Samuel King stood 6’4 in his worn jeans, long-sleeved dark blue work shirt with his long weathered face crowned by a greasy black hair comb over, eyes as black as his hair and his 283 pounds was solid from years of manual labor. His feet were planted a foot apart shod in cowboy boots caked in so much grease, mud and red Georgia clay that the color was hard pressed to be named. He towered like an angry thundercloud in the front counter area of McDonald’s, totally out-of-place among the bright yellow, white and red decor. Sam didn’t care. He didn’t care that he didn’t fit in, he didn’t care that people were moving as far away from him as he could and he didn’t care that the 21-year-old red-haired frail looking manager was telling him that he had to leave.
“Shut up, I ain’t leavin’ ‘til Becca gits on home.” The man shouted, blasting spittle on the managers head.
Kevin Engle was the youngest manager McDonald’s had in this restaurant and he was frantically wishing one of the other managers was on duty instead of him. He was rightfully frightened by Sam King and suddenly aware of why Rebecca King worried when he switched her shifts or had her work late. She had tried to explain that her father was difficult and didn’t understand she couldn’t always get off right on time or had to work a different shift than expected. Kevin remembered her request to use the phone one more time during the last hour of her delayed departure and his own refusal to allow her. Well, tomorrow, Kevin decided, tomorrow Rebecca’s difficult father wouldn’t be his issue anymore because he had all intentions of letting her go.
“Sir, you can’t act…” but that was as far as Kevin’s quaking voice got as tried to regain some of his authority. Sam’s large baseball size hand reached out from the end of his leg sized arm, seized Kevin by the collar of his uniform and tossed him aside. Before anyone could react he had swept over the front counter, uncaring of the displays he knocked down and landed beside the terrified cashiers. “Becca! Becca you best be gittin on out here girl ‘cause when I find you you are in for one more whoppin’!”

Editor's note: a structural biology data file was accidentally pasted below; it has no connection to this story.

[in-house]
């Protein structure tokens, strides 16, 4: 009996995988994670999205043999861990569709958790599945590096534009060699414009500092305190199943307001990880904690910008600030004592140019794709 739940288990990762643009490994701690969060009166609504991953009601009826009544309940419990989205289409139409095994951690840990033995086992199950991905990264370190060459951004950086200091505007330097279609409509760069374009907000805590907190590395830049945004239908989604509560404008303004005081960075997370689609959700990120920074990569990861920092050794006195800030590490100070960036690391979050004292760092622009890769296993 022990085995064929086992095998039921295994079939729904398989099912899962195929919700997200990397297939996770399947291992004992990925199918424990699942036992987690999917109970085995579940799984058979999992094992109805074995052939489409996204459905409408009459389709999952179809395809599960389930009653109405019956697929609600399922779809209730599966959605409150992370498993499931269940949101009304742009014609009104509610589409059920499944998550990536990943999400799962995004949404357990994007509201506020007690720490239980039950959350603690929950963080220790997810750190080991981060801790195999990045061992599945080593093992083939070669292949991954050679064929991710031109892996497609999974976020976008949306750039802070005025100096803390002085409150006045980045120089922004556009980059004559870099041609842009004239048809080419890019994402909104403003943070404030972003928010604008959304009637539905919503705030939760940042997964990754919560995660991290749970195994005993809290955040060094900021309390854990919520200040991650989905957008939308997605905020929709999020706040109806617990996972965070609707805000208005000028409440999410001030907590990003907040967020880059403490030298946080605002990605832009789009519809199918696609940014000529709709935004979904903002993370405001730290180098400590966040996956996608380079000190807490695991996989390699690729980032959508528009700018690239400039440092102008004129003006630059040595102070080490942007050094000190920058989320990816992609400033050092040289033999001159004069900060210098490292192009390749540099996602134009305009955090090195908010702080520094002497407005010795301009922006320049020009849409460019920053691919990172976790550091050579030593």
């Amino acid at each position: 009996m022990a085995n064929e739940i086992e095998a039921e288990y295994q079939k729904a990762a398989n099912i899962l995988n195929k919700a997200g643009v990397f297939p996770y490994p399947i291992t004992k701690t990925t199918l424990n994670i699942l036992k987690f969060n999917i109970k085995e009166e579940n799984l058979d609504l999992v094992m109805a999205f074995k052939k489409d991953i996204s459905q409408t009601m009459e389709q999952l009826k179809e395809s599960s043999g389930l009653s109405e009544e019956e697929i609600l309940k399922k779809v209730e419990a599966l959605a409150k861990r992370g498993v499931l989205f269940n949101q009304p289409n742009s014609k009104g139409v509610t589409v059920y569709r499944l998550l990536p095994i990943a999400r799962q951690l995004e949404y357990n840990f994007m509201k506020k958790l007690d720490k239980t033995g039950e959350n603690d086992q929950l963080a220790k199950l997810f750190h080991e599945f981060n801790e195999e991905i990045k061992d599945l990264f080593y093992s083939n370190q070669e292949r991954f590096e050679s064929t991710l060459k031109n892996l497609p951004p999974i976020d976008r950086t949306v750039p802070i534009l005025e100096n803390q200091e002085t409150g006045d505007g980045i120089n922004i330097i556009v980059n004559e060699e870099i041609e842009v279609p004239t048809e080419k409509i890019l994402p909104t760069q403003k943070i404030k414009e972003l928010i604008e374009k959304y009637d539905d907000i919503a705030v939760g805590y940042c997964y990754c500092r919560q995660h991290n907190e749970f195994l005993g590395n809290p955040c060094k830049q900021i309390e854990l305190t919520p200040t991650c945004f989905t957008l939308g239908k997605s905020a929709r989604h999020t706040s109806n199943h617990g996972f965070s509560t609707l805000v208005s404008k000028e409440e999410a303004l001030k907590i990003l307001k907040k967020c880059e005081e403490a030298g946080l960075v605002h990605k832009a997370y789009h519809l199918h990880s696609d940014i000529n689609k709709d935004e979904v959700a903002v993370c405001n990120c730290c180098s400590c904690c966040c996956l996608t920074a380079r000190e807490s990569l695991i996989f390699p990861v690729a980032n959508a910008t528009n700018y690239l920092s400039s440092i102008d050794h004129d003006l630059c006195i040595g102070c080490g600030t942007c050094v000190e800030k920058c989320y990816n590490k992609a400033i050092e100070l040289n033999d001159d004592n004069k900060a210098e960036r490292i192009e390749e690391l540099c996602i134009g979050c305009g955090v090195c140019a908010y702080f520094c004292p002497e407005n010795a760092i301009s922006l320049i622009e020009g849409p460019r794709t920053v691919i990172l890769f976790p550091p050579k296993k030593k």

Kevin recovered enough to scramble to his feet and he shot out of the restaurant with a speed the coach would have admired as he ran for the fire station less than a football field away. When he burst into the bay, panting and panicked the firemen had a hard time understanding what Kevin’s emergency was but once they heard the name of Sam King they knew it was trouble. One of them called the police while three others went back with Kevin to McDonald’s. Maybe they could calm Sam down although not one of them believed it possible.
Hanging back Kevin let the firemen go in first, feeling braver standing behind them than in the lead. The customers had cleared out and so had the employees except for the ones Sam had either pushed down or knocked out. One was laid out visible just beneath the swinging gate leading to the back of the counters, another midway down the aisle at the grill. Sam could be heard still calling and threatening his daughter somewhere in the back, his curses loud and ugly.
One of the firemen used his walkie-talkie to request for paramedics and the other two went to help the victims. Leaving the walkie-talkie fireman to also deal with Sam. “Anything back there like a gun or knives?” he asked Kevin.
Kevin’s negative response helped the fireman quickly decide to wait for the police unless Sam became a threat to someone instead of property. Already in the distance police sirens were heard.
Sam King slammed out of the McDonald’s back door and walked right into the path of Officer Macon who had his gun out and aimed. He was subdued after only a little resistance and handcuffed before being left in the back of the patrol car. His anger seethed within him and he added the weight of the last half hour’s events into Becca’s account. Although some might think him to be illiterate he was shrewd. He knew he could not afford to allow anger to pour from him now, he would wait until he had Becca in hand before venting that, but it was hard to pull himself back into control.
Twenty minutes later on the way to the police station Sam remembered that his wife was responsible for taking Becca to and from work today and he had the impression Martha had told him something about needing to stop at her mother’s to help her with something or the other. That meant the reason Becca wasn’t home yet was because her mother had made that extra stop. That was okay, Sam reasoned, then they would both pay. They would both pay dearly.
To be continued…